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Miami Dolphins Draft 2020: Stock up, Stock down

Tennessee v Alabama Photo by Kevin C. Cox/Getty Images

The Miami Dolphins spent the weekend adding 11 new draft picks, one veteran running back, and at least nine new undrafted free agents. It was a busy weekend in South Florida, and all around the league, and it is already having impacts on rosters, including the Dolphins’ roster, where four players were waived yesterday.

During the NFL season, we typically do a post-game stock watch for the Dolphins, with some players going up based on their most recent performance, and some sliding. It is the same as a “winners, losers” type of post, but I just do not like calling a player a loser. So, instead, we will go with stock up and stock down.

Stock up: Ryan Fitzpatrick, quarterback

Yes, the Dolphins drafted Fitzpatrick’s replacement, but things are better for Fitzpatrick after the Draft than they were before it. Tua Tagovailoa is going to take over the starting job at some point, but it may not be this season, and it likely will not be before the start of the season. The Dolphins seem to locked in on Fitzpatrick starting in 2020, which means all the pieces the Dolphins just added to set up Tagovailoa for long-term success, are there for Fitzpatrick in the short term. The Dolphins never hid the fact that Fitzpatrick was a bridge quarterback to the rookie they were going to select this year, but Fitzpatrick is in a position to continue to find success while Tagovailoa develops.

Stock down: Taybor Pepper, long snapper

Teams do not typically draft a long snapper, especially a year after a free agent addition unseats the immortal John Denney. Yet, Miami did exactly that, adding Blake Ferguson in the sixth round. It did not signal great things for Pepper, and he has already been waived by Miami.

Stock up: Christian Wilkins, defensive tackle

Wilkins got some help up front with Miami’s addition of defensive tackle Raekwon Davis in the second round. A two-gap defensive tackle, Davis gives Miami the nose tackle for a 3-4 front or a pocket-collapsing defensive tackle in a 4-3 scheme. Plus, Davis is giant, a 6-foot-7, 313 pound nose tackle just took away sight lines in the middle of the field for quarterbacks, which will let Wilkins, more of a pass-rush defensive tackle than Davis, get after the quarterback. Wilkins is 24, Davis is 22 - and add in Davon Godchaux who is 25 - and the Dolphins have a young nucleus to the defensive line that should grow together into a powerful unit.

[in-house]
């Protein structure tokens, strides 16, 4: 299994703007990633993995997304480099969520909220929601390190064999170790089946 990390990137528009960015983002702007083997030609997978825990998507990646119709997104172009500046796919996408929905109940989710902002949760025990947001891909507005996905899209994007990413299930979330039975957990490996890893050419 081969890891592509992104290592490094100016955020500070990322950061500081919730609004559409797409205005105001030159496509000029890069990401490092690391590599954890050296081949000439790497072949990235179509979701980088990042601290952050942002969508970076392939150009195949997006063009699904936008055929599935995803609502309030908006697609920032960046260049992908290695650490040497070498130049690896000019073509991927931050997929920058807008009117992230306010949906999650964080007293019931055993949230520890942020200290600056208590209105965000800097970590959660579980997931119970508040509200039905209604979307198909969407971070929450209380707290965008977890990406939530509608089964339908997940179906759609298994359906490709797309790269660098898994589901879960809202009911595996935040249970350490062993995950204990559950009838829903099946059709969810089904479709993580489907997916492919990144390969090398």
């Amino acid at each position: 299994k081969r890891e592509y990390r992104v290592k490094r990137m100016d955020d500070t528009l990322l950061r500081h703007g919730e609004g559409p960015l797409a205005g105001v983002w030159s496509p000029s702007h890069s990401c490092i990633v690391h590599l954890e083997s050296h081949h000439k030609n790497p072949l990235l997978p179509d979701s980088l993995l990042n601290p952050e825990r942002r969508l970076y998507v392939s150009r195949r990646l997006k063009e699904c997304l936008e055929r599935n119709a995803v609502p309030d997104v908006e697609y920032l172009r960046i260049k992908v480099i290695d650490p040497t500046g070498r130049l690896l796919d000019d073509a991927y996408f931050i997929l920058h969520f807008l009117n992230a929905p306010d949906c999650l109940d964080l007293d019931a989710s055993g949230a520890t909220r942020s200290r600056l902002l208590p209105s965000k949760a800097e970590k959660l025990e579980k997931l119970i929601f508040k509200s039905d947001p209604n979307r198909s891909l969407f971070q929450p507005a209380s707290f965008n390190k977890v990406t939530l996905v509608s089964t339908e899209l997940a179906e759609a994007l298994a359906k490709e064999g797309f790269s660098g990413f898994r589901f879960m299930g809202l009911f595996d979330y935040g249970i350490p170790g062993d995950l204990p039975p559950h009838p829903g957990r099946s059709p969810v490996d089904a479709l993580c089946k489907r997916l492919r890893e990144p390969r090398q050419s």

Stock down: Charles Harris, defensive end

A 2017 first-round pick, Harris has struggled to prove he can be a pass-rushing force in the NFL. The Dolphins did everything they could last year to hide Harris, who appeared in 14 games and recorded a half-sack. He has a career tally of just 3.5 sacks, not a good stat line for a pass rusher. Even with the transition to a more 3-4 scheme, where Harris would move from a hand-in-the-dirt defensive end to a stand-up rush linebacker, there was no breakout during Harris’ third season. Now, heading into his four year, Harris already saw Miami pick up Shaq Lawson and Kyle Van Noy, both of whom should see plenty of edge rushing opportunities, while Andre Van Ginkel, who spent the first half of his rookie year on injured reserve, should be healthy and ready to be fully added to the edge rushing rotation. In the Draft, Miami added defensive ends Jason Strowbridge and Curtis Weaver in the fifth round. Strowbridge may end up kicked inside as a defensive tackle or a run-stopping defensive end in a 3-4 set, but Weaver should develop into a pass rusher. Harris may have to prove himself early this summer to remain a part of Miami’s pass-rush plans.

Stock up: Jesse Davis, offensive tackle

Miami addressed the offensive line hard in the Draft, selecting offensive tackles in each of the first two rounds, then picking up a guard in the fourth round. All the additions, however, still seem to leave Davis as having a role on the line. Currently the right tackle, Davis and Robert Hunt likely battle for that spot, with the winner assuming the starting position, then the runner-up moving inside to guard. Solomon Kindley, the fourth-round guard out of Georgia, will likely play a factor in the position battle there, along with Michael Deiter and Shaq Calhoun, but it feels like Davis is still in position to be a starter this year.

Stock down: Nik Needham, cornerback

In the 2020 NFL, teams need a ton of cornerbacks, especially when the injury bug seems to bite that part of your roster every year. Needham, who surprised as he developed last year, will be that key depth piece for Miami, but the selection of Noah Igbinoghene in the first round really hurt Needham’s playing time. Xavien Howard - assuming health does not keep him off the field - and Byron Jones will lock down the outside corner positions, while Igbinghene will likely take the slot. That leaves Needham, who played in 12 games last year with two interceptions, 11 passes, defensed a sack, and a forced fumble, as likely the fourth cornerback at the start of training camp.